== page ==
Basics:
A framework of square posts was first set up to hold the roof. The basic belief was that a building can support a load best if it is constructed on vertical posts in line with the grain of the wood where shrinkage is least. Long square slots had been cut into the centre of the sides of the verticals.

The spaces between the verticals were now filled with short squared logs which had square tongues on both ends designed to be slipped into the slots on the posts. Verticals beside the windows kept the shrinking and sagging logs from crushing the window frames.

 

 

 

 

Left, another nearby warehouse in this style.

The advantages of piece on piece construction were many: the building never lost its shape since all shrinking was only on the small "filler logs" which simply dropped down to close the gap, keeping the walls tight; even small logs could be used; extensions of any length and in any direction could be easily made to the building.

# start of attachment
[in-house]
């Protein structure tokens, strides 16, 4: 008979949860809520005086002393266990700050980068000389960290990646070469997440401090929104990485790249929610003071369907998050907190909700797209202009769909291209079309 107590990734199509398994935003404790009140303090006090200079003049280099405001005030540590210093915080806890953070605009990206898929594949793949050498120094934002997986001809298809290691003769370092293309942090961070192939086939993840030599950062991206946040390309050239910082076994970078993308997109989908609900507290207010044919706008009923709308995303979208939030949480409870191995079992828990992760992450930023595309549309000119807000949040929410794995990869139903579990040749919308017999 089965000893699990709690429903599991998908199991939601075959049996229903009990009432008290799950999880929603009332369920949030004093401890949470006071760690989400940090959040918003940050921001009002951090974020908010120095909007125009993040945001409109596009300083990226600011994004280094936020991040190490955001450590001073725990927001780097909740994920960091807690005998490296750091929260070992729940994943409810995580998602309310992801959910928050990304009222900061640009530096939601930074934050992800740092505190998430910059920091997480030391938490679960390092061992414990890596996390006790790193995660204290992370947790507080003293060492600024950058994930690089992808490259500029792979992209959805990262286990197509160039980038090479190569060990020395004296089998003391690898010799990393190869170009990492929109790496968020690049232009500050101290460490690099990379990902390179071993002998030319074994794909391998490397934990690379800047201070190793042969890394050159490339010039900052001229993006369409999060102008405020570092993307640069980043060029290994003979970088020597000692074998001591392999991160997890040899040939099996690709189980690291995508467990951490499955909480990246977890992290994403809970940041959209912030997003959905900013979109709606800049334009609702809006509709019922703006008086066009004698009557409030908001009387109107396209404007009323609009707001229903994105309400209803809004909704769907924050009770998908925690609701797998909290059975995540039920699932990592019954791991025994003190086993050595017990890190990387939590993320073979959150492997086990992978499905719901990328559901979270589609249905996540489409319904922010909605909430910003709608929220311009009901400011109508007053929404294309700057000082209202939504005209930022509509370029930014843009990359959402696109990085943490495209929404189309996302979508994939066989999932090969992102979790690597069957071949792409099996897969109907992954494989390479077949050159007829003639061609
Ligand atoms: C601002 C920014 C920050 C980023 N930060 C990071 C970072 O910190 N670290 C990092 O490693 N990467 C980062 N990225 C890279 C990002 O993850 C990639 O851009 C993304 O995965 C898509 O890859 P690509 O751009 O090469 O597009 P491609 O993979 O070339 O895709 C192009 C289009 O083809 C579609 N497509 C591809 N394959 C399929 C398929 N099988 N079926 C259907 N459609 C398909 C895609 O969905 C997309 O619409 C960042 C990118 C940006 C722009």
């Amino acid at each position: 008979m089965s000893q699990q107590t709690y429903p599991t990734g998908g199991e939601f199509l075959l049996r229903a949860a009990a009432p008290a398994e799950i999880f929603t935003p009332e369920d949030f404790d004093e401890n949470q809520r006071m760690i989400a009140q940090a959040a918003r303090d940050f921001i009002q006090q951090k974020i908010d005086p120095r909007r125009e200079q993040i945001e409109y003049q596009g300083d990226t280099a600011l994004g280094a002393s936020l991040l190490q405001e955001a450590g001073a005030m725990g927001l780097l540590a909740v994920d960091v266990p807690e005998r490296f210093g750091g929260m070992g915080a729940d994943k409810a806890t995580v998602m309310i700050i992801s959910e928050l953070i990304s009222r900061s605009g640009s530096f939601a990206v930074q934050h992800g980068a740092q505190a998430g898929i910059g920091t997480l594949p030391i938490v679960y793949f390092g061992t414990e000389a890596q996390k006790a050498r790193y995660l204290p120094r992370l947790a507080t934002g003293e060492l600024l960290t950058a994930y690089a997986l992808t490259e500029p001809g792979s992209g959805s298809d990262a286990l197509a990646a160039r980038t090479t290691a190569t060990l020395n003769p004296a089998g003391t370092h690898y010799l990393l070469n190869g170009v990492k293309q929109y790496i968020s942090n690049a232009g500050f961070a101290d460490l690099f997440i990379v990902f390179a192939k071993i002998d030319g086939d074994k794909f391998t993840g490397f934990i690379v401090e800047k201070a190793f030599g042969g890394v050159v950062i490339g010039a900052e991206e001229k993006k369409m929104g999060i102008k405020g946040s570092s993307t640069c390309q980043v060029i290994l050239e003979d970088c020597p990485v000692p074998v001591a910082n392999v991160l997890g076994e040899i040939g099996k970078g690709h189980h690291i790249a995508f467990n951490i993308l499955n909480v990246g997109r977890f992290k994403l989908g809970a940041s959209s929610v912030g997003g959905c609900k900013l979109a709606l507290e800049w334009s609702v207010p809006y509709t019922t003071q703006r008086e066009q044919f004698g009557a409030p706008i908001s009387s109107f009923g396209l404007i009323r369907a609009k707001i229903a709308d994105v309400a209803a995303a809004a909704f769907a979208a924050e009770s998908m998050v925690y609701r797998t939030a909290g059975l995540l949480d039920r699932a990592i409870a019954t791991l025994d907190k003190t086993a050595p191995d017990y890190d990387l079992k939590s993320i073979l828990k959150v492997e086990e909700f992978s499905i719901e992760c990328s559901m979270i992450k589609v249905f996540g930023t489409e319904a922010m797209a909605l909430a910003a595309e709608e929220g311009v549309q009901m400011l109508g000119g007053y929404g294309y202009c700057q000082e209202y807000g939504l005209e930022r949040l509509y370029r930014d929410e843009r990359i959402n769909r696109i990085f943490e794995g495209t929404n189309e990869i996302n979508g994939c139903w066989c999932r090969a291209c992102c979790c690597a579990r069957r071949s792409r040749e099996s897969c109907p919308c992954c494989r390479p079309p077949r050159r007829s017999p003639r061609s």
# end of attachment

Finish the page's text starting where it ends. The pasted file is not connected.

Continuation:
Right, the salmon cache house is also constructed pièce-en-pièce, showing the extreme versatility of this style for building large and small.

Eventually the Swedes brought over the concept of building log cabins with long horizontal logs, resulting in sagging cabins as the walls dried out and slumped. This horizontal "log cabin" style of construction was often preferred by later immigrants, especially in Ontario, because it required less work to put up a house; after cutting down a tree all that needed to be done was to notch out a small dip (saddle) above and below, on each end of the log, so it could intersect with neighbouring logs. Cabins using this style were faster and easier to put up where timber was plentiful.

Right, no vertical posts on a house point to a horizontal log house, near the warehouse, above. Both styles of construction could be found together.

As these logs dried the house sagged and the roof line drooped at odd angles. And a good thing too! Without them we probably would never have heard of famed Canadian Group of Seven painter AY Jackson who made his reputation by painting saggy barns. He liked the response he got so well he started to paint saggy fields and hills as well... All thanks to the Swedish immigrants and their ramshackle log construction style.